Just Published . . . 

A Biblio Mystery with a dog . . .

and a twist!

 

 

"Retreating to his bed of crinkly old parchment, the terrier mix of dishwater grey gnawed thoughtfully on the corner of a land deed older than the Constitution and settled contentedly back to sleep."

 

S ol and Anna Slyde sit down to dinner at their forest home in rural New York and hear a message on the answering machine that will change and threaten their lives.  A bizarre manuscript has been missing since 1828, and the mysterious caller from the West is sending Sol a huge retainer to find it.

 

I can’t explain how significant this would be,“ warns their jealous friend Margie  –known to her customers as “Joh” . . .

 

Imagine if the Ark of the Covenant could be found, and in it, an older version of the Bible than anyone has seen before.  Suppose George Washington’s love letters turned up somewhere, and they weren’t written to Martha.  Hell, let’s have a flying saucer land in Washington and actually stay around for photos and an interview.  The hundred and sixteen pages are the ultimate quest of any Mormon historian, and we have to presume they were destroyed long ago.  But if you can turn them up - and convince us they’re real - then your $10,000 won’t be enough to buy a single page from the pile.”

Advance readers are saying . . .   

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I am having SUCH a good time reading 116!!! . . . The plot is definitely thickening - you are terrific!  Diane DeBlois, editor, The Ephemera Journal.

 

I love the writing and the way you’ve structured the mystery.  I’m so into the story.  Maxine Hanks, historian, theologian, author of Women and Authority: Re-Emerging Mormon Feminism.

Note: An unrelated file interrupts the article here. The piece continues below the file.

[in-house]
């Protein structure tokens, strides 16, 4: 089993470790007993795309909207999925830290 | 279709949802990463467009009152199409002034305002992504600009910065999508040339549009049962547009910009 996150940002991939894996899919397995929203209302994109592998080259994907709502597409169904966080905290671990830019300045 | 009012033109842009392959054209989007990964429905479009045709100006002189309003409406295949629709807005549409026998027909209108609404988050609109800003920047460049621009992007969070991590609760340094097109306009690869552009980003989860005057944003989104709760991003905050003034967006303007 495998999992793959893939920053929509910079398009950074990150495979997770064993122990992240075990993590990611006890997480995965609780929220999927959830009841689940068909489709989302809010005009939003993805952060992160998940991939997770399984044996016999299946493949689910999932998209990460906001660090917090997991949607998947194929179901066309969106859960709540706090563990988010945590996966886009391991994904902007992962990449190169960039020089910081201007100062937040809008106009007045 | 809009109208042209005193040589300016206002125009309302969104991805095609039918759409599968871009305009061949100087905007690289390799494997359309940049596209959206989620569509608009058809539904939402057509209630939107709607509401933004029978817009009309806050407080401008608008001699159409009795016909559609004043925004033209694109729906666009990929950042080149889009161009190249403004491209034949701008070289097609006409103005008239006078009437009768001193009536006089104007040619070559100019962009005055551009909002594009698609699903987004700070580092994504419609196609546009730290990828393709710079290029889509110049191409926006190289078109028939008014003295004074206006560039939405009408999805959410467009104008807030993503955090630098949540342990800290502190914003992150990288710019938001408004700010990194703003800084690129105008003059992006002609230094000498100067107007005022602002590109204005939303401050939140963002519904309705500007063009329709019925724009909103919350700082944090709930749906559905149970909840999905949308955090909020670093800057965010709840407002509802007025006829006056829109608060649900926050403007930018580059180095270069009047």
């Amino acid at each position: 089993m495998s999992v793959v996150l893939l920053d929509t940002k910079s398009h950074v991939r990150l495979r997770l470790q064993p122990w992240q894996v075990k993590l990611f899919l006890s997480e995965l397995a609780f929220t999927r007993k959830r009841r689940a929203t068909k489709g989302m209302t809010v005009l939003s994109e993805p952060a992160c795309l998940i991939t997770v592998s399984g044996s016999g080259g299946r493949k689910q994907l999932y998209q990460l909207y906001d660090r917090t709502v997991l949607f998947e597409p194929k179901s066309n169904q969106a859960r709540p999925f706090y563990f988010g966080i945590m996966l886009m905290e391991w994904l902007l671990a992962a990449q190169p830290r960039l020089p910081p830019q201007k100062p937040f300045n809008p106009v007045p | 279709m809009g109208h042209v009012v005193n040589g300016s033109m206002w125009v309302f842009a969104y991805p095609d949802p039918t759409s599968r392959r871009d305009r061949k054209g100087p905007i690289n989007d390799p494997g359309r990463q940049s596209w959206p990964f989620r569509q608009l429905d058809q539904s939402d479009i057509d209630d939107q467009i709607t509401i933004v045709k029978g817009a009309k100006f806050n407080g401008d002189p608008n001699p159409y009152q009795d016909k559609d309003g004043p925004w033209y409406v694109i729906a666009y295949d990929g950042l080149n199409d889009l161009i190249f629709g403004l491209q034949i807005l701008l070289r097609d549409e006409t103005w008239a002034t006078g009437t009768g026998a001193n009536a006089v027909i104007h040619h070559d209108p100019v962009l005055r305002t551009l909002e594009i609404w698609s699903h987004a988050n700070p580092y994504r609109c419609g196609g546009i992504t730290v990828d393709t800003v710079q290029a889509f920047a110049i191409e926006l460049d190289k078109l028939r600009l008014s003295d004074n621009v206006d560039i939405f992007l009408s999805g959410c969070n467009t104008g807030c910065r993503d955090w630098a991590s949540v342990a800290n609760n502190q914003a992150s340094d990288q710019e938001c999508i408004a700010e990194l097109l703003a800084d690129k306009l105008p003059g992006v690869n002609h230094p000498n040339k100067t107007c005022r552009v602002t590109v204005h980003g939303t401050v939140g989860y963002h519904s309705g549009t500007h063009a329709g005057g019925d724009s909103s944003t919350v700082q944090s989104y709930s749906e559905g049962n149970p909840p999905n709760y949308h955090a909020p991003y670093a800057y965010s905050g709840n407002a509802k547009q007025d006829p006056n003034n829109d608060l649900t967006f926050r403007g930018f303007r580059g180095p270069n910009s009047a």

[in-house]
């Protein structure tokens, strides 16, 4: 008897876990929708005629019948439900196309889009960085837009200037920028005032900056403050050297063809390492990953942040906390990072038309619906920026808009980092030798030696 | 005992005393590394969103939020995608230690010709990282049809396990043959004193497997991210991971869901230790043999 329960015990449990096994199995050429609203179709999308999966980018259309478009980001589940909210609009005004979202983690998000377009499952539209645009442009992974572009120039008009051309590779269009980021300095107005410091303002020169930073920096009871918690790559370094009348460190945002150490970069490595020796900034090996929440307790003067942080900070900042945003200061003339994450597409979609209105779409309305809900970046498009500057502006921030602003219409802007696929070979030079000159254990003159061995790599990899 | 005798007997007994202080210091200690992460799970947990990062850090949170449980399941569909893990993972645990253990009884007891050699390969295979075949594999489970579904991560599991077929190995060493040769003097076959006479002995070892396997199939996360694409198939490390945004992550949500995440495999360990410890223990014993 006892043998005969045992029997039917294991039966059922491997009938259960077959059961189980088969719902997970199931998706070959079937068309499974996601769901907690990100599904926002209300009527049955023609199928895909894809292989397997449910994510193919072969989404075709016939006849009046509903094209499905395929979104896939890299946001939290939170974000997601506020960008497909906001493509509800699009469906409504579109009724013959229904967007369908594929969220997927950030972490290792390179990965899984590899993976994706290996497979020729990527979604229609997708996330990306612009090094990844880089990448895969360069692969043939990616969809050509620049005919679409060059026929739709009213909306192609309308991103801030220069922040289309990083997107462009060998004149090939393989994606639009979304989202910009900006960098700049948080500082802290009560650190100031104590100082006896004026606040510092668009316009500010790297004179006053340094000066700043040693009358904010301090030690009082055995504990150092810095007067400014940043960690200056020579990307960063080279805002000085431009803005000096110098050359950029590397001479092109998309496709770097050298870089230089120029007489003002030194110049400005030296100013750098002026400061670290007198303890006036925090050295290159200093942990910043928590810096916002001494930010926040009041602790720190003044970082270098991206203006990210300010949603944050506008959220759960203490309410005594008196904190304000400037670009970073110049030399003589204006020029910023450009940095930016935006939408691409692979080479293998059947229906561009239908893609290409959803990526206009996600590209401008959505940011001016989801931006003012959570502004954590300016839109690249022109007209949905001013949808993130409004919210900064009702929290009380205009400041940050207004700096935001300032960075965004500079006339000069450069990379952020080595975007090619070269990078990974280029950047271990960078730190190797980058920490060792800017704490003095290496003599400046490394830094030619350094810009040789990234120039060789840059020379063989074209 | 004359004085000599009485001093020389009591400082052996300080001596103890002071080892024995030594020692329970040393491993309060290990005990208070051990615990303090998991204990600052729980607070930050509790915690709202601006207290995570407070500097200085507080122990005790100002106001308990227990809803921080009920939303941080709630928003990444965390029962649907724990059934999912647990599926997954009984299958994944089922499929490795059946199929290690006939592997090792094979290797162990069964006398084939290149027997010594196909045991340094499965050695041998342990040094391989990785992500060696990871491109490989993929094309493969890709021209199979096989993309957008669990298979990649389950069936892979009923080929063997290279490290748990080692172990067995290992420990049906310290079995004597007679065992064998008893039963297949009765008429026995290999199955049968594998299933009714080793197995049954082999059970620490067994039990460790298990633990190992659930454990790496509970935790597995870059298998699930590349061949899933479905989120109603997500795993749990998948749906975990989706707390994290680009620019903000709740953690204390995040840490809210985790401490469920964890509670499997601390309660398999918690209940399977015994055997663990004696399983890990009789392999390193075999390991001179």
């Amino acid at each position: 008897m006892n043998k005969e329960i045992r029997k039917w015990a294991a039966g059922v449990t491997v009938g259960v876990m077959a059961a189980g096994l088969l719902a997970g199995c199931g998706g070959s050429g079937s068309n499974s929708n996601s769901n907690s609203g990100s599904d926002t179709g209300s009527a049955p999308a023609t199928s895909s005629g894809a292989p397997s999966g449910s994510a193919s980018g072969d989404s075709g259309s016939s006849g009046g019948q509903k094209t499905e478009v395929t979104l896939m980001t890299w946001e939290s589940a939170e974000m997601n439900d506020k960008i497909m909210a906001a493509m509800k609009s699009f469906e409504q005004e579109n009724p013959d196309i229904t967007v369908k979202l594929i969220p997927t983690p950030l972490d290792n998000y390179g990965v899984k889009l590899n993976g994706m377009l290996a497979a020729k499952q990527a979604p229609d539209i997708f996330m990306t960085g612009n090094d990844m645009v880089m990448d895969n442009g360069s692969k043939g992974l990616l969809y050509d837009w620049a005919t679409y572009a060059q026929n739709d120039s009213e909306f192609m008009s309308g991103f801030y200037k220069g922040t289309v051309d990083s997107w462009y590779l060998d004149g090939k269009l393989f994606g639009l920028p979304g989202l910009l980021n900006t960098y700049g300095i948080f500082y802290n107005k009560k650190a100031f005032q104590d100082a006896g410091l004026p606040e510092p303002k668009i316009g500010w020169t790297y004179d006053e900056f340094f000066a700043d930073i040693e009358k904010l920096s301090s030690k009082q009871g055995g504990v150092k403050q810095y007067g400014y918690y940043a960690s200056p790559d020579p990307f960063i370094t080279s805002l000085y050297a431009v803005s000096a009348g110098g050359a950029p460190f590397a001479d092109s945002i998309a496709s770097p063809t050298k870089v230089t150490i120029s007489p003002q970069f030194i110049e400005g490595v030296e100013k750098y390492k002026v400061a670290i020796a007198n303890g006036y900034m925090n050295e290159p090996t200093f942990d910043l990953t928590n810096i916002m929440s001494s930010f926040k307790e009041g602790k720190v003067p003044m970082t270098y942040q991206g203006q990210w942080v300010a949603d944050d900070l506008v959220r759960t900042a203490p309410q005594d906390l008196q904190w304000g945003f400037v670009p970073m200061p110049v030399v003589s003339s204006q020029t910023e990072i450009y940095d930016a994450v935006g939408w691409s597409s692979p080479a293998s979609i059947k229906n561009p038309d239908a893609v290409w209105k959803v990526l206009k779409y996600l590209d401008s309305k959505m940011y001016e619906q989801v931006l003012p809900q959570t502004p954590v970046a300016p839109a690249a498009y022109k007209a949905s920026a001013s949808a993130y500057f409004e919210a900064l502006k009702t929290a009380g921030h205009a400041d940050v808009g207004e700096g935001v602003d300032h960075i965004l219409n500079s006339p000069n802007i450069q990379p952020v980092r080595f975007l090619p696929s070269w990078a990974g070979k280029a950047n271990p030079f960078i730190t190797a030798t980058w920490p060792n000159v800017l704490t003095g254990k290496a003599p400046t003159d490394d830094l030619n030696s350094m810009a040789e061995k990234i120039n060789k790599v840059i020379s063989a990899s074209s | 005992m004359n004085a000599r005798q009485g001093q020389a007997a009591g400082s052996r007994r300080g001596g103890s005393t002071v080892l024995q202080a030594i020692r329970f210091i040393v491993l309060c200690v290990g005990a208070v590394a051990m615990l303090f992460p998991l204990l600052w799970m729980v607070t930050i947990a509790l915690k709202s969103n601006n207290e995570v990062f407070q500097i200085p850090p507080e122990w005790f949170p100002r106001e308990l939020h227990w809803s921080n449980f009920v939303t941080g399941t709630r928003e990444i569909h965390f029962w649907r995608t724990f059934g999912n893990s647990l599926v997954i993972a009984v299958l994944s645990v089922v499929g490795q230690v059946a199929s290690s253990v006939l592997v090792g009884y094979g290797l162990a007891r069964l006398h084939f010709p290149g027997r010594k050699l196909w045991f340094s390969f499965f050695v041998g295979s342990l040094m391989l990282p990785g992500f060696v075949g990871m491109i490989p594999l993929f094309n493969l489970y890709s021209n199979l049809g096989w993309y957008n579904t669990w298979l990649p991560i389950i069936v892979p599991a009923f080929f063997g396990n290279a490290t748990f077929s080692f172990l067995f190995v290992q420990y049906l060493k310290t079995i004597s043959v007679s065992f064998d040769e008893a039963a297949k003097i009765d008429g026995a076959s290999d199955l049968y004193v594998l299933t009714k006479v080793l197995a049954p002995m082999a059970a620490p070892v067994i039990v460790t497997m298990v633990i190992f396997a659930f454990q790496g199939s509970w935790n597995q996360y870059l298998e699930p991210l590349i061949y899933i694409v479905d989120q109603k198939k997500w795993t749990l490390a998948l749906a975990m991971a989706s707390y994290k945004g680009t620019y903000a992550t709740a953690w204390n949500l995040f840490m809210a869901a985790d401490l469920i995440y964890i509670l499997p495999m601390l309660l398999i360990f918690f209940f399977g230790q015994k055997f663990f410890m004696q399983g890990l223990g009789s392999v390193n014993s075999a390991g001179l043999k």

It’s wonderful to be able to enter the world that you’ve created.  Joel Silver, Director, Lilly Library.

 

I REALLY enjoyed it! . . . your character development was great, and there were some truly wonderful turns of phrase.  Christian Goodwillie, Director and Curator of Special Collections, Hamilton College, Burke Library;  Associate Editor, Richard W. Couper Press.

"Reading 116 is a gripping experience. . . .   Surprises abound, the plot is complicated but easy to follow.  Each one of the many characters comes to life, and one feels that they are real live people.  The narrative sparkles with unusual wit and turns of phrase that make the reader smile.Review by Richard Packham for the Association for Mormon Letters.

 

I could feel the rush of excitement while discovering a rare item again.  Steve Barnett, collector of Mormon manuscripts.

 

Rick Grunder's characters are strikingly real, and I love the insight he brings. He handles the dramatic tension in an exciting way – I'm constantly wondering what's going to happen next.  William L. Davis, author of Visions in a Seer Stone: Joseph Smith and the Making of the Book of Mormon.

 

The plot turns were ingenious, and the little asides about the quirks and foibles of Mormon book collectors, manuscript hunters, church officials, the faithful, apostates, slatternly waitresses, and, of course, dealers were delicious.”  William P. MacKinnon, author of At Sword's Point: A Documentary History of the Utah War of 1857-1859 ;  past chairman of the Yale Library Associates;  past president, Mormon History Association.

 

Grunder’s story captures the confluence of Mormon scripture, the process of translation, Mormon parallels, the compulsion to collect and the temptation to forge.  Michael W. Homer, historian and collector;  author of On the Way to Somewhere Else: European Sojourners in the Mormon West, 1834-1930  and Joseph’s Temples: The Dynamic Relationship between Freemasonry and Mormonism.

 

VL

“Her name,” advised Tibb, “is as distinctive as her story:  Artemisia Foote.  She was named after her grandmother, a girl at Hawn’s Mill in western Missouri where Mormons were massacred in 1838 - men and little boys cornered in a blacksmith shop and shot like fish in a barrel.  They say the girl screamed while her father slid his friends down the well, one by one for mass burial.  I’ve never met the granddaughter, but she carries a lot of intrigue in Kane County, and a bit of baggage.  She’s back in the Foote homestead as I mentioned, not far from the Plantation.  She goes by her middle name ‘Sidnie,’ but most people just call her

The Virgin Lamb.

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